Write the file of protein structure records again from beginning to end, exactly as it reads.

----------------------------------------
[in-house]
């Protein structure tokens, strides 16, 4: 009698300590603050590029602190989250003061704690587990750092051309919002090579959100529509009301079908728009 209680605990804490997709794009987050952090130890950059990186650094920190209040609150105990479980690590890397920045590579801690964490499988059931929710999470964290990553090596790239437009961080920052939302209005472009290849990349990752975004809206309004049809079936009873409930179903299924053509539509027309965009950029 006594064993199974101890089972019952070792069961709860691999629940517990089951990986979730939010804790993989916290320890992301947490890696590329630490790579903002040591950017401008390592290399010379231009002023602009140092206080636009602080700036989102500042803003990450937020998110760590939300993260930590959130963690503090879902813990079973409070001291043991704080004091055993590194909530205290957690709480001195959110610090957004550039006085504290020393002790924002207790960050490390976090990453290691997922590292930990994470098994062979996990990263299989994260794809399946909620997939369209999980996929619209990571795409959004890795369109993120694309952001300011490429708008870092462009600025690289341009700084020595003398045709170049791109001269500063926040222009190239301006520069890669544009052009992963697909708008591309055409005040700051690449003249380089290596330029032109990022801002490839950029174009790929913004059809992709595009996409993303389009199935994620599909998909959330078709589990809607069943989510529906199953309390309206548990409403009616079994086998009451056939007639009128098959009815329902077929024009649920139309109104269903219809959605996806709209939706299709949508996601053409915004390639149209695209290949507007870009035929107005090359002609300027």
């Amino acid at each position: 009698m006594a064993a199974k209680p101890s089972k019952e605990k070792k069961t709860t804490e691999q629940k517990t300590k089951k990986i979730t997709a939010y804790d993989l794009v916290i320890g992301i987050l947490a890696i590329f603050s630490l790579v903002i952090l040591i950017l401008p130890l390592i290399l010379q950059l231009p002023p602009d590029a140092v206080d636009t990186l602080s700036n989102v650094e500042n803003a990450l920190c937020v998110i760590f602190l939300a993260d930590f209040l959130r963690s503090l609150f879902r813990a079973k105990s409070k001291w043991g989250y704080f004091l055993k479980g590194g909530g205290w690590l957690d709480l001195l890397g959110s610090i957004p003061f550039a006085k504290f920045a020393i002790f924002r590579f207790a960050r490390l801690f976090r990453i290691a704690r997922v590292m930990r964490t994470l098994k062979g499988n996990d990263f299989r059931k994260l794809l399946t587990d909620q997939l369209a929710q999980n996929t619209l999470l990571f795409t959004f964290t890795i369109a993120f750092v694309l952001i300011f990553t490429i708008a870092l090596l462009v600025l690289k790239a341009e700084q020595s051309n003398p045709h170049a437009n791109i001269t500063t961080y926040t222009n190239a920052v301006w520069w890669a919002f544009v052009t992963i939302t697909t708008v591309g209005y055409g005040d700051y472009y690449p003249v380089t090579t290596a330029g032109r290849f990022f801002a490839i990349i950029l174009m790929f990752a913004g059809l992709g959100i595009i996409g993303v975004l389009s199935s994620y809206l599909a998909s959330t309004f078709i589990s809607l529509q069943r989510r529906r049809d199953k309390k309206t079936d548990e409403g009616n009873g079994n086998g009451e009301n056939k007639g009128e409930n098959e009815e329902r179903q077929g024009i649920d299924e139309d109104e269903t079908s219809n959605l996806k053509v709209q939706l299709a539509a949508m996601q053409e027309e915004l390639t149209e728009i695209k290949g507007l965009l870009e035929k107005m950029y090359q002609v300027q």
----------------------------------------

[in-house]
């Protein structure tokens, strides 16, 4: 009698300590603050590029602190989250003061704690587990750092051309919002090579959100529509009301079908728009 209680605990804490997709794009987050952090130890950059990186650094920190209040609150105990479980690590890397920045590579801690964490499988059931929710999470964290990553090596790239437009961080920052939302209005472009290849990349990752975004809206309004049809079936009873409930179903299924053509539509027309965009950029 006594064993199974101890089972019952070792069961709860691999629940517990089951990986979730939010804790993989916290320890992301947490890696590329630490790579903002040591950017401008390592290399010379231009002023602009140092206080636009602080700036989102500042803003990450937020998110760590939300993260930590959130963690503090879902813990079973409070001291043991704080004091055993590194909530205290957690709480001195959110610090957004550039006085504290020393002790924002207790960050490390976090990453290691997922590292930990994470098994062979996990990263299989994260794809399946909620997939369209999980996929619209990571795409959004890795369109993120694309952001300011490429708008870092462009600025690289341009700084020595003398045709170049791109001269500063926040222009190239301006520069890669544009052009992963697909708008591309055409005040700051690449003249380089290596330029032109990022801002490839950029174009790929913004059809992709595009996409993303389009199935994620599909998909959330078709589990809607069943989510529906199953309390309206548990409403009616079994086998009451056939007639009128098959009815329902077929024009649920139309109104269903219809959605996806709209939706299709949508996601053409915004390639149209695209290949507007870009035929107005090359002609300027």
């Amino acid at each position: 009698m006594a064993a199974k209680p101890s089972k019952e605990k070792k069961t709860t804490e691999q629940k517990t300590k089951k990986i979730t997709a939010y804790d993989l794009v916290i320890g992301i987050l947490a890696i590329f603050s630490l790579v903002i952090l040591i950017l401008p130890l390592i290399l010379q950059l231009p002023p602009d590029a140092v206080d636009t990186l602080s700036n989102v650094e500042n803003a990450l920190c937020v998110i760590f602190l939300a993260d930590f209040l959130r963690s503090l609150f879902r813990a079973k105990s409070k001291w043991g989250y704080f004091l055993k479980g590194g909530g205290w690590l957690d709480l001195l890397g959110s610090i957004p003061f550039a006085k504290f920045a020393i002790f924002r590579f207790a960050r490390l801690f976090r990453i290691a704690r997922v590292m930990r964490t994470l098994k062979g499988n996990d990263f299989r059931k994260l794809l399946t587990d909620q997939l369209a929710q999980n996929t619209l999470l990571f795409t959004f964290t890795i369109a993120f750092v694309l952001i300011f990553t490429i708008a870092l090596l462009v600025l690289k790239a341009e700084q020595s051309n003398p045709h170049a437009n791109i001269t500063t961080y926040t222009n190239a920052v301006w520069w890669a919002f544009v052009t992963i939302t697909t708008v591309g209005y055409g005040d700051y472009y690449p003249v380089t090579t290596a330029g032109r290849f990022f801002a490839i990349i950029l174009m790929f990752a913004g059809l992709g959100i595009i996409g993303v975004l389009s199935s994620y809206l599909a998909s959330t309004f078709i589990s809607l529509q069943r989510r529906r049809d199953k309390k309206t079936d548990e409403g009616n009873g079994n086998g009451e009301n056939k007639g009128e409930n098959e009815e329902r179903q077929g024009i649920d299924e139309d109104e269903t079908s219809n959605l996806k053509v709209q939706l299709a539509a949508m996601q053409e027309e915004l390639t149209e728009i695209k290949g507007l965009l870009e035929k107005m950029y090359q002609v300027q």